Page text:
|United States, Seattle|
Cities’ biomass project now reduces emissions by around 45,000 tonnes annually
In 2010, Seattle Steam began producing its steam using a biomass boiler that burns clean urban waste wood from local sources. The company will now be able to reduce CO2 emissions by about 45,000 tonnes annually. The biomass project is just the beginning of Seattle Steam’s environmental initiatives.
“Expansion of an existing scheme” award
In this category, the award of excellence went to:
Barcelona hosts the largest urban network in Spain
DISTRICLIMA was set up in 2002 to implement, for the first time in Spain, a district heating and cooling network for use in heating, air conditioning and sanitary hot water, and it is operating since 2004. The project was initially located in an urban remodelled area of Barcelona that includes the Cultures Forum 2004
District Heating network still going strong
The STHAL network was created in 1969 to supply the northern quarters of Melun. At the time, using geothermal energy to power a heating network was a totally original idea. In fact, it was the
|Germany, Berlin (Spandau)|
Expansion of District Heating network allows Berlin to stay on target
In the Berlin Climate Protection Agreement, Vattenfall and the State of Berlin are committed to a significant reduction of CO2 emissions. The expansion of District Heating is one component for reaching this target. Vattenfall Europe Warme AG is constructing a new District Heating grid in the Berlin municipality of Spandau. Within 9 years approximately 60 million will be invested. The financial resources have been approved by the company. The construction began in spring of 2007. Within the period 121 MW will be connected to the District Heating network, the equivalent of 35,000 households. The heat will be generated using 93% environmentally friendly combined heat-power process. Each household connected to the grid reduces CO2 emission by about 1 ton p.a.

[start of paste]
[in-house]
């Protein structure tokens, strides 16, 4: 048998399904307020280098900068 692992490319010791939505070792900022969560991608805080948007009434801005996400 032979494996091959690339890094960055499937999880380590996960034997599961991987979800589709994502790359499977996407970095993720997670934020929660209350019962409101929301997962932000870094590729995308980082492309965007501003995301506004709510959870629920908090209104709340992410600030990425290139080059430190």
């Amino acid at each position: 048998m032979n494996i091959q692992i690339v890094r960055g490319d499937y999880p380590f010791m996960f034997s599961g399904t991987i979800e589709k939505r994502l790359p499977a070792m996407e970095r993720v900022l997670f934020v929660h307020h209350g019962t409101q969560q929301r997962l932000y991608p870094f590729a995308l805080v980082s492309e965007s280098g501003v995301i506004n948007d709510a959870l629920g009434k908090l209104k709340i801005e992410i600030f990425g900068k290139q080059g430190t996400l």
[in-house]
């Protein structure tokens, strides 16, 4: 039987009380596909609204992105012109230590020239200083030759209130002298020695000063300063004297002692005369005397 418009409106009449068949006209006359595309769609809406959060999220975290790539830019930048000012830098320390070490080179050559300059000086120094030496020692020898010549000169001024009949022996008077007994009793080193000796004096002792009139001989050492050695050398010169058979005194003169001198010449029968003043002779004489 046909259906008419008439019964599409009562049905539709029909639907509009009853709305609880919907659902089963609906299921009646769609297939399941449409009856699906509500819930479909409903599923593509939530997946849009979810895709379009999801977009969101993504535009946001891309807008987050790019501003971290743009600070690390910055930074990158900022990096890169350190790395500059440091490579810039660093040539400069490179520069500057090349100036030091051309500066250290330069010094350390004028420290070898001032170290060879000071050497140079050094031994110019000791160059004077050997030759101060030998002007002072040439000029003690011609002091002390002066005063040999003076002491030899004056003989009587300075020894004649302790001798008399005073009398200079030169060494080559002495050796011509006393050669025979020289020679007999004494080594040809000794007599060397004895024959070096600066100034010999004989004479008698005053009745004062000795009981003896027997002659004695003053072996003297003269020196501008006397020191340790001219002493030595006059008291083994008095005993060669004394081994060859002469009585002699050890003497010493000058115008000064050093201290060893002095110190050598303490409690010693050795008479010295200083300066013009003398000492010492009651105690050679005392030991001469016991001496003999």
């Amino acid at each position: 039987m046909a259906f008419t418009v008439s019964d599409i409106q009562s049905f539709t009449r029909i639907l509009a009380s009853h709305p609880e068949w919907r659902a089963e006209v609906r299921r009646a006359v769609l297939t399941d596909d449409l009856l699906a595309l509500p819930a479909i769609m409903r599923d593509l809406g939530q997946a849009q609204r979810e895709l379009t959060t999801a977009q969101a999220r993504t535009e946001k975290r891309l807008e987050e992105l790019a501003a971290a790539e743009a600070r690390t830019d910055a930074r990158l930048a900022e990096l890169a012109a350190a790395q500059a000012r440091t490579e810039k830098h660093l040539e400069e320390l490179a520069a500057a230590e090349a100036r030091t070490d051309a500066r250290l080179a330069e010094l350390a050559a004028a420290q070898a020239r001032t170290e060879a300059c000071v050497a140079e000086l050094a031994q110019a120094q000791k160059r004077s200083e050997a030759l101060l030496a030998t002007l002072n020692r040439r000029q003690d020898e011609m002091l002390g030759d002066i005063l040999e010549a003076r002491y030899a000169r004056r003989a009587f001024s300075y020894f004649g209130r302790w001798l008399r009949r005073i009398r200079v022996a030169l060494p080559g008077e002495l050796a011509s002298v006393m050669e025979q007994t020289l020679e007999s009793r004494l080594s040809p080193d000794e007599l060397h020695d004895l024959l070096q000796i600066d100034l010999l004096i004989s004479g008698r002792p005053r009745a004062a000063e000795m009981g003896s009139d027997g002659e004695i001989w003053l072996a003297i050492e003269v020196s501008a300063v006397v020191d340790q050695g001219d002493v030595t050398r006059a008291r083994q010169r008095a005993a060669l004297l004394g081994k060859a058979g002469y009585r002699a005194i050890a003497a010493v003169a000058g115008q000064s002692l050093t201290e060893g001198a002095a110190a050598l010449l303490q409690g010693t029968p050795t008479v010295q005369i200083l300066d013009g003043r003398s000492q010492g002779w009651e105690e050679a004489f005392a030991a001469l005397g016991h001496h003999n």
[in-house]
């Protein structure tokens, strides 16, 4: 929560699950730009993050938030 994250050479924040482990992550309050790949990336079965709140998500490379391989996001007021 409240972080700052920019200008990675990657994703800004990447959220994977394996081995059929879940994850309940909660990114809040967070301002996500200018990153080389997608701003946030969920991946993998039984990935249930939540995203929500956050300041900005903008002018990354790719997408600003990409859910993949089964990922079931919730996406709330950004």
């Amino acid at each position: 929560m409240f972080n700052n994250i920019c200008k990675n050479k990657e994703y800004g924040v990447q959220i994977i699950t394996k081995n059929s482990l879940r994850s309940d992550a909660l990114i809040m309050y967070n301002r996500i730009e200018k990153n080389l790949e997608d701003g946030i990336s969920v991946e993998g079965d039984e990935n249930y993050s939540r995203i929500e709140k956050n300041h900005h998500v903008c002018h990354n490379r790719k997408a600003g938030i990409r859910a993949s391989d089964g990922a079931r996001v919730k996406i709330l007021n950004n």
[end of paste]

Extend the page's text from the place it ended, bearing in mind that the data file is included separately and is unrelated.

Constant expansion leads to constant optimisation in Rossenheim
The described energy system of the public utility company is situated in the city of Rosenheim, a town in the German State of Bavaria with a population of approximately 60.000 inhabitants. The city is located close to the Bavarian Alps and lies in between the two major cities of Munich (70 km) and Salzburg/Austria (90 km). Since the construction of the power plant in 1955 the SWRO operate a district heating network. The power plant was continuously expanded over the years and optimized in its efficiency. In 1963 a waste incineration was added to the power plant. To further increase the energy efficiency, three gas engines with a total electricity output of 10 MW were installed in 2004. Two more gas engines are currently under construction. Since 2008 the district heating network is expanded largely with the aim to double the percentage of district heating by 2020. The fuel input for generating heat and electricity is approximately equal in between natural gas and waste. The overall efficiency of the Rosenheim
Hopes to connect District Heating networks in Milan
The City of Milan has a population of about 1.300.000 inhabitants. District Heating service in Milan started in the early 90s, mainly based on heat production from WTE plants and from natural gas fuelled CHP plants (CCGT and CHP engines). The heat produced is fed to the buildings by means of several large district heating networks of which Canavese is the most recent one.